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Marine Ecology Progress Series

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MEPS 243:11-24 (2002)  -  doi:10.3354/meps243011

Effects of seagrass landscape structure, structural complexity and hydrodynamic regime on macrofaunal densities in North Carolina seagrass beds

Kevin A. Hovel*, Mark S. Fonseca, D. L. Myer, W. J. Kenworthy, P. E. Whitfield

Center for Coastal Fisheries and Habitat Research, National Oceanic and Atmospheric Administration/National Ocean Service, 101 Pivers Island Road, Beaufort, North Carolina 28516, USA
*Present address: Department of Biology, San Diego State University, 5500 Campanile Drive, San Diego, California 92182, USA. Email:

ABSTRACT: Seagrass habitats exhibit high structural variability at local (<1 to 10s of m) and landscape (100 to 1000s of m) scales, which is closely linked with physical setting. In this study, we conducted 2 spring and 2 fall field surveys in 1991 and 1992 over a 25 km long portion of Core and Back Sounds, North Carolina, USA, to relate macrofaunal abundance to measures of seagrass landscape structure and associated ecological variables. Independent variables included seagrass bed structure (percent cover and total linear edge), local-scale ecological attributes (shoot density, shoot biomass, percent sediment organic matter) and elements of physical setting (water depth and energy regime as estimated by a relative wave exposure index [REI]). Seagrass beds were composed of eelgrass (Zostera marina: fall/spring-dominant), shoalgrass (Halodule wrightii: summer-dominant), some widgeongrass (Ruppia maritima) and minor amounts of macroalgae. Seagrass coverage ranged from highly patchy (13% cover) dune-like beds to continuous (100% cover) low-relief beds within 18 replicate 50 x 50 m plots. Twelve species (8 decapods and 4 fishes) made up 95% or more of the catch, and densities of nearly all varied significantly between seasons and years. Multiple regression analysis indicated that relationships between faunal densities and environmental variables varied greatly between species and between collection periods. In addition, species-specific correlations between faunal density and environmental variables generally were not consistent among the 4 collection periods. REI and seagrass shoot biomass appeared to have the greatest influence on species¹ densities, with REI having more influence on densities in 1991 and shoot biomass having more influence on densities in 1992. Seagrass percent cover and total linear edge explained little of the variation in species¹ densities. Only blue crab Callinectes sapidus density was (positively) correlated with seagrass percent cover in the spring of 1992. In principal components analyses, species groupings were inconsistent between collection periods, though grouping by relative abundance was evident in some collection periods. There was little separation between crustaceans and fishes in principal component space, but sites of high faunal abundance were distinct from sites of low faunal abundance. Sites with consistently high faunal abundance generally were found in western Core and Back Sounds, whereas sites with consistently low faunal abundance were found in eastern Core Sound, suggesting that processes operating at larger than landscape spatial scales (e.g. larval delivery by currents) may influence faunal community patterns in these seagrass landscapes. The influence of a variety of covarying factors on fauna operating over a range of spatial scales highlights fundamental differences in the relationship between landscape structure and animal abundance in seagrass versus terrestrial habitats.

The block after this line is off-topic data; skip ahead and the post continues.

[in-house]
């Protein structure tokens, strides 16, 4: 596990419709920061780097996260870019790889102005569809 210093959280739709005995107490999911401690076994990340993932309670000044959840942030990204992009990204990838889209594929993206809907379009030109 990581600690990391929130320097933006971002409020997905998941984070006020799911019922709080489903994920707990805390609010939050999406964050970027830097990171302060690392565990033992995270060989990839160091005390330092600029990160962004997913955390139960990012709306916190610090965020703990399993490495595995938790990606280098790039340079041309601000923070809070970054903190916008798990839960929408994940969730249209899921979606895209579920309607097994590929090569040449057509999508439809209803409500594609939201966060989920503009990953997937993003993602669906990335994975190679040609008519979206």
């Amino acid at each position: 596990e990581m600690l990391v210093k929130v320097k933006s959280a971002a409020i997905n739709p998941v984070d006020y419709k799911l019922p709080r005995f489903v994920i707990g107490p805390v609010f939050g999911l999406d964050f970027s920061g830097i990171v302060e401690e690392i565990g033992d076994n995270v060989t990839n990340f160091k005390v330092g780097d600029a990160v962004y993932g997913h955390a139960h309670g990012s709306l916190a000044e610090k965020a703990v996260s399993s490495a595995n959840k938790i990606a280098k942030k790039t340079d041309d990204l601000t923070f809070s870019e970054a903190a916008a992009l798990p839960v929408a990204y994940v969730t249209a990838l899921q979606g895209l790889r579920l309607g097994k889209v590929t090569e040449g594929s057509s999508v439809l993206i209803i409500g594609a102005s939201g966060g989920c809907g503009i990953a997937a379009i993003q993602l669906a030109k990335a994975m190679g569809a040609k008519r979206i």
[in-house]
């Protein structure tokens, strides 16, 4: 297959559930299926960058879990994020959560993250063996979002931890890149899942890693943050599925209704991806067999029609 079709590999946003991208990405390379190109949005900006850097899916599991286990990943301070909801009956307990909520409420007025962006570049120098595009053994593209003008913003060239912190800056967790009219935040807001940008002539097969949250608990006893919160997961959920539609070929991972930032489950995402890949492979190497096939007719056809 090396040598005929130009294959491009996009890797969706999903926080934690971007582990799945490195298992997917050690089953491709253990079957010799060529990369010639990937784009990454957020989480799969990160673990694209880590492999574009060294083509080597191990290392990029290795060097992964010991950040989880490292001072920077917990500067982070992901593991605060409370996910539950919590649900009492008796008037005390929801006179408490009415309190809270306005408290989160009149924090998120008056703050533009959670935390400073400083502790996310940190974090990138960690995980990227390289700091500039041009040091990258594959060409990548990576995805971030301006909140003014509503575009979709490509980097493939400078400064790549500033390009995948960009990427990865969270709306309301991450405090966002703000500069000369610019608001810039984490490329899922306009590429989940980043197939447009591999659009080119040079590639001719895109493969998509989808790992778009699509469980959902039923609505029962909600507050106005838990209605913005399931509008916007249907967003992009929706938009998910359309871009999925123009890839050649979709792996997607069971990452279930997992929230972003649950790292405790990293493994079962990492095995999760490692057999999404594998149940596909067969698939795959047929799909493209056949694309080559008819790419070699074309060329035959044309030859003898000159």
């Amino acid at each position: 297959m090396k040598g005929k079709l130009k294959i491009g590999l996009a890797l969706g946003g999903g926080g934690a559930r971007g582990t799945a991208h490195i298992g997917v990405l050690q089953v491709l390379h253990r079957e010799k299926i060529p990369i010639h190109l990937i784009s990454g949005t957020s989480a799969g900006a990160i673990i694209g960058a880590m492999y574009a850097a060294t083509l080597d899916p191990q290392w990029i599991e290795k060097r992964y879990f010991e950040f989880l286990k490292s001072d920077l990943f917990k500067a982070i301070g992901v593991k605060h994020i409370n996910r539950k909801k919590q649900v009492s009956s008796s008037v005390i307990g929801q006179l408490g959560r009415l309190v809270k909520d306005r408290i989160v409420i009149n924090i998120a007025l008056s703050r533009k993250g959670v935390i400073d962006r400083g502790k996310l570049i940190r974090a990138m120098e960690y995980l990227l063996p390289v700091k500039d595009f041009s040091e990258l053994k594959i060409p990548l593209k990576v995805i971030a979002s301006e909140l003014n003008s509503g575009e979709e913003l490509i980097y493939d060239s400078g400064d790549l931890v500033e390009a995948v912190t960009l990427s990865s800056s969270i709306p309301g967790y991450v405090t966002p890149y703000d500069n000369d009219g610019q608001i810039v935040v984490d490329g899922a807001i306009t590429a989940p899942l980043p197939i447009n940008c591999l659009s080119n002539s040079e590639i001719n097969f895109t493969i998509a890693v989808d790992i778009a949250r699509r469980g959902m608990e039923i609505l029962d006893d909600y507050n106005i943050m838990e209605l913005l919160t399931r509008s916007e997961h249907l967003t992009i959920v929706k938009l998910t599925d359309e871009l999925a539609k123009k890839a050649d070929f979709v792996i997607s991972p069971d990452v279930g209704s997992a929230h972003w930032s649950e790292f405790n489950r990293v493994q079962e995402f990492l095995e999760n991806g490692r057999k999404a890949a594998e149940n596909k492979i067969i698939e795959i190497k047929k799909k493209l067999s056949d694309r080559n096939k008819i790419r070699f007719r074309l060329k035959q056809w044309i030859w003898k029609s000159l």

KEY WORDS: Abundance · Epifauna · Habitat fragmentation · Landscape ecology · Relative wave exposure index · Seagrass · Structural complexity

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